Where do these OCaml blocks live? That’s the subject of part 3

Reference table

Chapter 18 of the OCaml manual describes the representation of blocks in some detail, but not very clearly, so here is a table showing how OCaml objects map into values and blocks.


OCaml Representation
any int, char stored directly as a value, shifted left by 1 bit, with LSB = 1
(), [], false stored as OCaml int 0 (native int 1)
true stored as OCaml int 1 (native int 3)
variant type t = Foo | Bar | Baz (no parameters) stored as OCaml int 0, 1, 2
variant type t = Foo | Bar of int The variants with no parameters are stored as OCaml int 0, 1, 2, etc. counting from the leftmost, counting just the variants that have no parameters.
The variants with parameters are stored as blocks, with tag 0, 1, 2, etc. counting from leftmost, counting just the variants with parameters. The parameters are stored as words in the block itself.
Note there is a limit around 240 variants with parameters that applies to each type, but no limit on the number of variants without parameters you can have. This limit arises because of the size of the tag byte and the fact that some of the high numbered tags are reserved.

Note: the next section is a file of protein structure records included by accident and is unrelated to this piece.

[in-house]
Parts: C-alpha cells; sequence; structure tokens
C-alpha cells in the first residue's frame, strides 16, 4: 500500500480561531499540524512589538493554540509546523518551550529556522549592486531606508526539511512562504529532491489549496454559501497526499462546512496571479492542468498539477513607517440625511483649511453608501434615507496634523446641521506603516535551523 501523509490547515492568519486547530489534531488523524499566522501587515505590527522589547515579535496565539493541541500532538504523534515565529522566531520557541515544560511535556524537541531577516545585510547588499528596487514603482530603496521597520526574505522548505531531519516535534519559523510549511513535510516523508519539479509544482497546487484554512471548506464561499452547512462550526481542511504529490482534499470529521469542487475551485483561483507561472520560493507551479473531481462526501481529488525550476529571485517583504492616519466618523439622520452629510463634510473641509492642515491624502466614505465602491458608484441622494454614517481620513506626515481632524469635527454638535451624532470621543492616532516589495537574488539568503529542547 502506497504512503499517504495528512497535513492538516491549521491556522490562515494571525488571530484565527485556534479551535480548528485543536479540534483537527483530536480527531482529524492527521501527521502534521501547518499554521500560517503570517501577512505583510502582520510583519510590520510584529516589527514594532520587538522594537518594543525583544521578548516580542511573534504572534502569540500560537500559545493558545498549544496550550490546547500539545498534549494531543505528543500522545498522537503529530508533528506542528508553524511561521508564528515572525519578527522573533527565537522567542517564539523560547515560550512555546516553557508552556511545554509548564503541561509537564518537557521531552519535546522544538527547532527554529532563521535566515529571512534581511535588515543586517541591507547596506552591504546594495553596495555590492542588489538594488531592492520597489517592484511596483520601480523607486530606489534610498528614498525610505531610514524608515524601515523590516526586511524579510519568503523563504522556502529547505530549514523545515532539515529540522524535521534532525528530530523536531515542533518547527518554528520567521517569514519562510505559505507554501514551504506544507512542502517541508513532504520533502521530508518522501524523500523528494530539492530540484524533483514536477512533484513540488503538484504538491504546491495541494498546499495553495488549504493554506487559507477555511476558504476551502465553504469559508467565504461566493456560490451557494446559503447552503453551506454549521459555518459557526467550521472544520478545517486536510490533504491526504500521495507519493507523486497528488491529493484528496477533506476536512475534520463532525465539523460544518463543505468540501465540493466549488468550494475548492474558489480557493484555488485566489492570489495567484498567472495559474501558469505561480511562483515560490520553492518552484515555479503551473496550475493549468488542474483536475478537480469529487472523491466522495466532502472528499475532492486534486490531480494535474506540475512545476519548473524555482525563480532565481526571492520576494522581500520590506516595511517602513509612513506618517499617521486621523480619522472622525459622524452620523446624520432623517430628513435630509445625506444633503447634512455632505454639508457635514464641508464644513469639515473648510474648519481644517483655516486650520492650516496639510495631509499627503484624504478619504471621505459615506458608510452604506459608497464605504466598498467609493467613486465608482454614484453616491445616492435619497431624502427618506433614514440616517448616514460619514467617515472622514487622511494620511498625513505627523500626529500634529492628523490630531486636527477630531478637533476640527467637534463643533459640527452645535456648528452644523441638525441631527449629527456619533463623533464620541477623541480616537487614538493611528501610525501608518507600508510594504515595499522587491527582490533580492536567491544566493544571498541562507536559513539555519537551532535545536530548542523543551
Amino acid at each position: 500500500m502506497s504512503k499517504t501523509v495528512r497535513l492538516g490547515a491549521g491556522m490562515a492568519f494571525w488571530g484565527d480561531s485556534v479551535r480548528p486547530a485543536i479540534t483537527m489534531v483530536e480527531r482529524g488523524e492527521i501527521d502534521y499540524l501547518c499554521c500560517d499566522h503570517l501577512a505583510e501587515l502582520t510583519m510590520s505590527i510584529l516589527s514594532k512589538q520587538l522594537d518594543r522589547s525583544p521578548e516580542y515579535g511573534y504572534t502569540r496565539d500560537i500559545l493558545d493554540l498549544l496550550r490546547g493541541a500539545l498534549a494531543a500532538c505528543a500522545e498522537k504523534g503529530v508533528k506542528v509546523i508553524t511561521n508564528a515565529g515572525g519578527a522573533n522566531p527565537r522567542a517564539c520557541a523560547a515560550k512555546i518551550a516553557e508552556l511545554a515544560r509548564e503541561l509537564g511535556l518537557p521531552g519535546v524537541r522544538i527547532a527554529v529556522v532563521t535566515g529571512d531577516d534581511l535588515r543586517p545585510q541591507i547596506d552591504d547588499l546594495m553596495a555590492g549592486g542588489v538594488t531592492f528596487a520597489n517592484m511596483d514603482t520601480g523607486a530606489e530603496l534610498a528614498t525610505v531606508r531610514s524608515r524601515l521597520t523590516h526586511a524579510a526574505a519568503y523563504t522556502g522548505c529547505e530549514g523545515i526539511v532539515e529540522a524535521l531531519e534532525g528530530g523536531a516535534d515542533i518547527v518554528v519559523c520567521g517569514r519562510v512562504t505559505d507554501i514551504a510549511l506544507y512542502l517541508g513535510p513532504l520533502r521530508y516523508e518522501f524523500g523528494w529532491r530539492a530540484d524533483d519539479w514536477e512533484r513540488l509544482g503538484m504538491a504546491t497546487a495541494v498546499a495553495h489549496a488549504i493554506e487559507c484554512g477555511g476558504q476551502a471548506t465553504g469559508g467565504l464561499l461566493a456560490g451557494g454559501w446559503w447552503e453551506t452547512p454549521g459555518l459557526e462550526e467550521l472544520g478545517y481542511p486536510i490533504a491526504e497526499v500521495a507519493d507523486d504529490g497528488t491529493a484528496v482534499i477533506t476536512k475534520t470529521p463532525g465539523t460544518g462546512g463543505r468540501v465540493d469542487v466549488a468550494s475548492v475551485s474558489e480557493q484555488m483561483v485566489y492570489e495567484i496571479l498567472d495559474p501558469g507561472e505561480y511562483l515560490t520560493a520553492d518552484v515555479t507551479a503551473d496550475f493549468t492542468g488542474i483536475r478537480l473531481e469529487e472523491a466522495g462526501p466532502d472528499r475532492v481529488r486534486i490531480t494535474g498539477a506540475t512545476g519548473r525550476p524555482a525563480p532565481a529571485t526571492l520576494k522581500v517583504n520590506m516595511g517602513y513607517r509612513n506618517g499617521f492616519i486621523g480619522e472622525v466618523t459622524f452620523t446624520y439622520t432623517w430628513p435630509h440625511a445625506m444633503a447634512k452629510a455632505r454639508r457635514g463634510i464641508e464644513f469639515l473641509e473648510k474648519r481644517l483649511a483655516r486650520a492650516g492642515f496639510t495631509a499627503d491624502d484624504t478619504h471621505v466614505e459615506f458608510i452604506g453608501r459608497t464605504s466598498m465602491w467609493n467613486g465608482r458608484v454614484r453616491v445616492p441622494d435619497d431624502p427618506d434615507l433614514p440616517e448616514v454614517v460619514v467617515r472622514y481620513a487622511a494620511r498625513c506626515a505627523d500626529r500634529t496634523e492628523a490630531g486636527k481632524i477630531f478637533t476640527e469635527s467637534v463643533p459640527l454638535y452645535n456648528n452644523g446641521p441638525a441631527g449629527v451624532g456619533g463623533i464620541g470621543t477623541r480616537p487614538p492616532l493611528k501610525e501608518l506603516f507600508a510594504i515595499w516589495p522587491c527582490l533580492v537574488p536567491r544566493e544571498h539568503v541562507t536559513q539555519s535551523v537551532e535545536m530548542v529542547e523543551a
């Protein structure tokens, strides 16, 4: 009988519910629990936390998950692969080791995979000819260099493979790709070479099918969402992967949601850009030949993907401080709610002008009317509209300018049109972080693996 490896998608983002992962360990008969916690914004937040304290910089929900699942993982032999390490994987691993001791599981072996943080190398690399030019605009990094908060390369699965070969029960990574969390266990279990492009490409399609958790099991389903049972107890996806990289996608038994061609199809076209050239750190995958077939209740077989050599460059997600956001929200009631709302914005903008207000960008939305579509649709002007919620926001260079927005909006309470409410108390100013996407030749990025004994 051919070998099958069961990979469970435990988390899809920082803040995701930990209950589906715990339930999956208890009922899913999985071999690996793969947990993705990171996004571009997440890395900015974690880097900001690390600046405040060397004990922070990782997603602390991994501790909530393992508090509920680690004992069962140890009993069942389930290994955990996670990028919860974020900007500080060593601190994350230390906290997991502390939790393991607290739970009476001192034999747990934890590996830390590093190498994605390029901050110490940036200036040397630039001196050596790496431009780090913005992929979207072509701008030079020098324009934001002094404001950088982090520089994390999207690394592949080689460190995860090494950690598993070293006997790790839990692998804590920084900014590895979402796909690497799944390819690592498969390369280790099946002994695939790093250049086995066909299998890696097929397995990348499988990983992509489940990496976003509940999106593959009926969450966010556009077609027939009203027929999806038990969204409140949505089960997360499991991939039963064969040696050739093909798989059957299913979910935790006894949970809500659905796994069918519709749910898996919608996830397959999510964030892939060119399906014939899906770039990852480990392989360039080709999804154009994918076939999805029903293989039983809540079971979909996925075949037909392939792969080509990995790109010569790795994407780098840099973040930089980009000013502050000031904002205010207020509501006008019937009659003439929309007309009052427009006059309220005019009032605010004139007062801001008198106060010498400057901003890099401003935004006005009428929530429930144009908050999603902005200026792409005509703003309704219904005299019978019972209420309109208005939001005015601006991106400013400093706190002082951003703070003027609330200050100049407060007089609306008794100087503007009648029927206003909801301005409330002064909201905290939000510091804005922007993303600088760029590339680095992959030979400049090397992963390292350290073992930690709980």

list [1; 2; 3] This is represented as 1 :: 2 :: 3 :: [] where [] is a value OCaml int 0, and h :: t is a block with tag 0 and two parameters. This representation is exactly the same as if list was a variant.
tuples, struct and array These are all represented identically, as a simple array of values. The tag is 0. The only difference is that an array can be allocated with variable size, but structs and tuples always have a fixed size.
struct or array where every element is a float These are treated as a special case, as described above. The tag has the special value Double_array_tag (254) so that the garbage collector knows how to deal with these.

Note this exception does not apply to tuples that contain floats. Beware anyone who would declare a vector as (1.0, 2.0).